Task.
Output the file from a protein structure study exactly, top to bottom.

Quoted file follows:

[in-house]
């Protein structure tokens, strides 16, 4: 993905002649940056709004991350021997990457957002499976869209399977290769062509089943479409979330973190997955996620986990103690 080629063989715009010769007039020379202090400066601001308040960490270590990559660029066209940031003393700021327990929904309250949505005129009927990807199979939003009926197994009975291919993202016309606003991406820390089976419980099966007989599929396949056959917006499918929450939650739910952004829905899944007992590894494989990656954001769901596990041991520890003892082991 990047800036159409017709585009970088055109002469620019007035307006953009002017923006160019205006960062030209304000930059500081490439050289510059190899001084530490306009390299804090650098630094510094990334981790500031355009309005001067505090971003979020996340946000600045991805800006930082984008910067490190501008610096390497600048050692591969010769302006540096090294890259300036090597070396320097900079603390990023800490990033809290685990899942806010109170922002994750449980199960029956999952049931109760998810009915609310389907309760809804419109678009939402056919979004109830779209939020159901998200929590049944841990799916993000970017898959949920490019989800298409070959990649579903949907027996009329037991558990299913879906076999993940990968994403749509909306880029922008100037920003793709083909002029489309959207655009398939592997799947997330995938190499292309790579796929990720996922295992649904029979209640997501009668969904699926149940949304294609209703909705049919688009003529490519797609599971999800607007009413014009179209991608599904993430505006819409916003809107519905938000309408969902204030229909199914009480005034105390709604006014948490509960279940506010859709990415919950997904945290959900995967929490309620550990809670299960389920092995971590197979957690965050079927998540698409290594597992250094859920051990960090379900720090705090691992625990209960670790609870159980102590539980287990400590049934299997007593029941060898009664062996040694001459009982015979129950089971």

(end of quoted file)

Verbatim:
[in-house]
């Protein structure tokens, strides 16, 4: 993905002649940056709004991350021997990457957002499976869209399977290769062509089943479409979330973190997955996620986990103690 080629063989715009010769007039020379202090400066601001308040960490270590990559660029066209940031003393700021327990929904309250949505005129009927990807199979939003009926197994009975291919993202016309606003991406820390089976419980099966007989599929396949056959917006499918929450939650739910952004829905899944007992590894494989990656954001769901596990041991520890003892082991 990047800036159409017709585009970088055109002469620019007035307006953009002017923006160019205006960062030209304000930059500081490439050289510059190899001084530490306009390299804090650098630094510094990334981790500031355009309005001067505090971003979020996340946000600045991805800006930082984008910067490190501008610096390497600048050692591969010769302006540096090294890259300036090597070396320097900079603390990023800490990033809290685990899942806010109170922002994750449980199960029956999952049931109760998810009915609310389907309760809804419109678009939402056919979004109830779209939020159901998200929590049944841990799916993000970017898959949920490019989800298409070959990649579903949907027996009329037991558990299913879906076999993940990968994403749509909306880029922008100037920003793709083909002029489309959207655009398939592997799947997330995938190499292309790579796929990720996922295992649904029979209640997501009668969904699926149940949304294609209703909705049919688009003529490519797609599971999800607007009413014009179209991608599904993430505006819409916003809107519905938000309408969902204030229909199914009480005034105390709604006014948490509960279940506010859709990415919950997904945290959900995967929490309620550990809670299960389920092995971590197979957690965050079927998540698409290594597992250094859920051990960090379900720090705090691992625990209960670790609870159980102590539980287990400590049934299997007593029941060898009664062996040694001459009982015979129950089971």